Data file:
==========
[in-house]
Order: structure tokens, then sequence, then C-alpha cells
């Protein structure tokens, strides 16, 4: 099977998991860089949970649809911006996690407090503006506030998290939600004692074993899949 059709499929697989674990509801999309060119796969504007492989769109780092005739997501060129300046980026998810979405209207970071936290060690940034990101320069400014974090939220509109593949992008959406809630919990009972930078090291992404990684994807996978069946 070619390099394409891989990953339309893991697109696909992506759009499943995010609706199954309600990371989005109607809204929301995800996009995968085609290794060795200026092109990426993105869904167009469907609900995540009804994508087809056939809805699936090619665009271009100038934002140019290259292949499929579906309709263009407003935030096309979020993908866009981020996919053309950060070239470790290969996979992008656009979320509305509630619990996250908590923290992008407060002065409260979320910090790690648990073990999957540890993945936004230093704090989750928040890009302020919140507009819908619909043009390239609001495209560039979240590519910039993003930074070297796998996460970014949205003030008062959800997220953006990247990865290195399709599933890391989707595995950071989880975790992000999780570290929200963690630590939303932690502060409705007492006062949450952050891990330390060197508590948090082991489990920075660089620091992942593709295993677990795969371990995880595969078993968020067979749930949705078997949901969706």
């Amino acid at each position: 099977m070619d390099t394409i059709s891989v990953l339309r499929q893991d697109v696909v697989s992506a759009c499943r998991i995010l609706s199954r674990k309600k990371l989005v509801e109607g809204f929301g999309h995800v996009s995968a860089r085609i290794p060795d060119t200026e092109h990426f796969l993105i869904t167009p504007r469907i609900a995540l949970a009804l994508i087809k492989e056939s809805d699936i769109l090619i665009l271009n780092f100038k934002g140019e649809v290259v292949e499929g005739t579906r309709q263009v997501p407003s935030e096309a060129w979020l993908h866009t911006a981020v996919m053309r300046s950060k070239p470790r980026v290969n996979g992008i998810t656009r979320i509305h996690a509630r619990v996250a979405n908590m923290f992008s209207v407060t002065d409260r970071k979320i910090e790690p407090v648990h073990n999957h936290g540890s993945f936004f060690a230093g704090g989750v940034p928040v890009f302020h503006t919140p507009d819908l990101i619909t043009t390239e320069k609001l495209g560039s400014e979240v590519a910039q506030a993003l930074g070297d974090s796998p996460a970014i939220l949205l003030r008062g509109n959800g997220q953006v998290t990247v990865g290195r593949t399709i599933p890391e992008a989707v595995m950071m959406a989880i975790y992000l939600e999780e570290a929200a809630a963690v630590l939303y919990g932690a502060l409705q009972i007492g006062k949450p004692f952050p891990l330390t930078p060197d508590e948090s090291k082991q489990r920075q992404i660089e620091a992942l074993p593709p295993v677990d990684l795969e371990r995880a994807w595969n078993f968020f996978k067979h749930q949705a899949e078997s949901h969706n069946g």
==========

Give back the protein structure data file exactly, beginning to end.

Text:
[in-house]
Order: structure tokens, then sequence, then C-alpha cells
């Protein structure tokens, strides 16, 4: 099977998991860089949970649809911006996690407090503006506030998290939600004692074993899949 059709499929697989674990509801999309060119796969504007492989769109780092005739997501060129300046980026998810979405209207970071936290060690940034990101320069400014974090939220509109593949992008959406809630919990009972930078090291992404990684994807996978069946 070619390099394409891989990953339309893991697109696909992506759009499943995010609706199954309600990371989005109607809204929301995800996009995968085609290794060795200026092109990426993105869904167009469907609900995540009804994508087809056939809805699936090619665009271009100038934002140019290259292949499929579906309709263009407003935030096309979020993908866009981020996919053309950060070239470790290969996979992008656009979320509305509630619990996250908590923290992008407060002065409260979320910090790690648990073990999957540890993945936004230093704090989750928040890009302020919140507009819908619909043009390239609001495209560039979240590519910039993003930074070297796998996460970014949205003030008062959800997220953006990247990865290195399709599933890391989707595995950071989880975790992000999780570290929200963690630590939303932690502060409705007492006062949450952050891990330390060197508590948090082991489990920075660089620091992942593709295993677990795969371990995880595969078993968020067979749930949705078997949901969706």
């Amino acid at each position: 099977m070619d390099t394409i059709s891989v990953l339309r499929q893991d697109v696909v697989s992506a759009c499943r998991i995010l609706s199954r674990k309600k990371l989005v509801e109607g809204f929301g999309h995800v996009s995968a860089r085609i290794p060795d060119t200026e092109h990426f796969l993105i869904t167009p504007r469907i609900a995540l949970a009804l994508i087809k492989e056939s809805d699936i769109l090619i665009l271009n780092f100038k934002g140019e649809v290259v292949e499929g005739t579906r309709q263009v997501p407003s935030e096309a060129w979020l993908h866009t911006a981020v996919m053309r300046s950060k070239p470790r980026v290969n996979g992008i998810t656009r979320i509305h996690a509630r619990v996250a979405n908590m923290f992008s209207v407060t002065d409260r970071k979320i910090e790690p407090v648990h073990n999957h936290g540890s993945f936004f060690a230093g704090g989750v940034p928040v890009f302020h503006t919140p507009d819908l990101i619909t043009t390239e320069k609001l495209g560039s400014e979240v590519a910039q506030a993003l930074g070297d974090s796998p996460a970014i939220l949205l003030r008062g509109n959800g997220q953006v998290t990247v990865g290195r593949t399709i599933p890391e992008a989707v595995m950071m959406a989880i975790y992000l939600e999780e570290a929200a809630a963690v630590l939303y919990g932690a502060l409705q009972i007492g006062k949450p004692f952050p891990l330390t930078p060197d508590e948090s090291k082991q489990r920075q992404i660089e620091a992942l074993p593709p295993v677990d990684l795969e371990r995880a994807w595969n078993f968020f996978k067979h749930q949705a899949e078997s949901h969706n069946g």